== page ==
Since NFTs (non-fungible tokens) began to flood the art market (or at least suck the air out of the conversation) analysts, collectors, dealers and the blockchain-savvy have attempted to prognosticate the fate of that sector of the market. While some see NFTs’ democratising potential as the form’s greatest attribute, others believe there needs to be some level of control in order to gain the full benefits of such an open market.
Verse, a newly launched NFT platform, hopes to help reel in the unwieldy NFT market. The firm has the muscle to do so as well. Springboarding off a $2.4m seed raise from well-known investors, Verse announced its first selling exhibition led by the platform’s head of exhibitions, former Tate Britain assistant curator and art advisor Leyla Fakhr.
The first exhibition, This Is Tomorrow, will be a collaboration with 12 artists, curators and creative tastemakers including artists Simon Denny, Tyler Hobbs and David Shrigley, and evangelists for the mutually beneficial cross-over between art and technology including Christie’s Noah Davis and David Zwirner’s Elena Soboleva. The online exhibition drops on 16 June.
Verse, like other sites bringing respected art world tastemakers into dialogue with the NFT market like Outland, was created in part to solve a problem very particular to the buying of art in the metaverse. Logging onto the biggest NFT platforms and searching for art can be a trying process. Because of the nature of a site like OpenSea, one could find themselves scrolling through thousands of images before finding a work made by a reputable artist. Verse will hand the reins to trusted and reputable curators who the site’s founders hope will become the trusted voices that are lacking in the digital artefact market.
“So much of the problem at the moment is that anonymous people with no reputation to lose can get away with doing anything in the NFT market,” says Verse chief executive Jaime Gourlay. “What we want to do is create a platform where these curators can have something almost like an Amazon store, then collectors can buy directly from people who have a good reputation, basically a reputation to lose.”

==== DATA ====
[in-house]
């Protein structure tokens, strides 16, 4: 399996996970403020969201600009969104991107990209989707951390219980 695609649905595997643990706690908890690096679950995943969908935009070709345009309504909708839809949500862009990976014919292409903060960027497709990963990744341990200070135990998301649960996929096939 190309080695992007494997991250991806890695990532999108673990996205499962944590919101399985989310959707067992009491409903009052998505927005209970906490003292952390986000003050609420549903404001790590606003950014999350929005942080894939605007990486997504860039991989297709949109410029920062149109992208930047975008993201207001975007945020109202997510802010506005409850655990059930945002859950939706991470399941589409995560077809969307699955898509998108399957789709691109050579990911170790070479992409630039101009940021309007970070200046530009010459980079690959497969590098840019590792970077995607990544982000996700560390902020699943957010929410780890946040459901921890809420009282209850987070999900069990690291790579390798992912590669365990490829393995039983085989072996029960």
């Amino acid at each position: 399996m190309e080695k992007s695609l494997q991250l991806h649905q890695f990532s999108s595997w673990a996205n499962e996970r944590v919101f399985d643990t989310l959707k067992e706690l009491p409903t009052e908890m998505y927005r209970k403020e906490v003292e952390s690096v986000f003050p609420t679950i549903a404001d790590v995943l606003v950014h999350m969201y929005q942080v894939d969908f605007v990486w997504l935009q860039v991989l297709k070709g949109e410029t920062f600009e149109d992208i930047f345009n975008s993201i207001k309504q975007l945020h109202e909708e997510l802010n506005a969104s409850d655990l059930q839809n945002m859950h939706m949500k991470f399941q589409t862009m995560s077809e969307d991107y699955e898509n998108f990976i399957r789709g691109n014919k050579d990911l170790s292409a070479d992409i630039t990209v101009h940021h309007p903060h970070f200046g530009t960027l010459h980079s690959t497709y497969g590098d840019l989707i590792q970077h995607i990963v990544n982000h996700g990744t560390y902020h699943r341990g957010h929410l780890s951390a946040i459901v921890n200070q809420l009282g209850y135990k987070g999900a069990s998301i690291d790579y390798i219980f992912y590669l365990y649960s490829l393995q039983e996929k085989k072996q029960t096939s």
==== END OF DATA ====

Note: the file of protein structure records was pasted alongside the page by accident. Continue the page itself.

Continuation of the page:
The creation of an NFT curator class could, on the other hand, make the market more exclusive, but Gourlay sees this as the first step to a truly democratised digital art market. While at first the “curators” would be notable collectors and gallerists, he hopes that lesser-known curators will gain followings and through that bring a wealth of unknown artists to the main stage.
“If this goes well, we’re going to have future galleries of Web3 exist here,” Gourlay says. “Wouldn’t it be the coolest thing ever if, for instance, a 23-year-old Sri Lankan woman was going head-to-head with Hauser & Wirth to be one of the big players of the platform? I think that’d be so cool.”
Verse plans to simplify the technical aspect that can make buying and selling NFTs such a tricky business with a “simple, user-friendly interface that allows the purchase of NFTs with fiat, as well as crypto, and without the need for a third-party crypto wallet”, according to a press release. They also hope to cut down on the high carbon emissions needed to process blockchain transactions with technology that allows secondary market trades to be processed within the platform.
Verse is not the first platform attempt to curate the world of Web3 art. Last year gallerist Vito Schnabel, with help from Gary Vaynerchuck, launched ArtOfficial, and NFT auction platform that aimed to “broaden the experience of digital art” and make its purchase more accessible and transparent. Pace launched its own custom-built NFT platform, Pace Verso, in November 2021.
In May the Wall Street Journal reported that the NFT market seemed to have finally fallen on its rear end with active NFT wallets appearing to have dropped 88%—from 119,000 to 14,000—since September last year, and individual sales down from a daily average of 225,000 to 19,000, a whopping 92% drop. But, as reported by The Art Newspaper, “NFTs are a vast and diverse asset class that defy attempts to explain their value in terms of one set of market principles”.
The bubble has yet to burst, and perhaps Verse is the platform that can help bring some order to the wild west that is the NFT market, especially since, according to a New York Times report OpenSea is facing lawsuits and a backlash due to user complaints of stolen and plagiarized NFTs, including the recent exploitation of a flaw in the platform that allowed a scammer to purchase a Bored Ape Yacht Club NFT listed for $1m for a mere $300,000.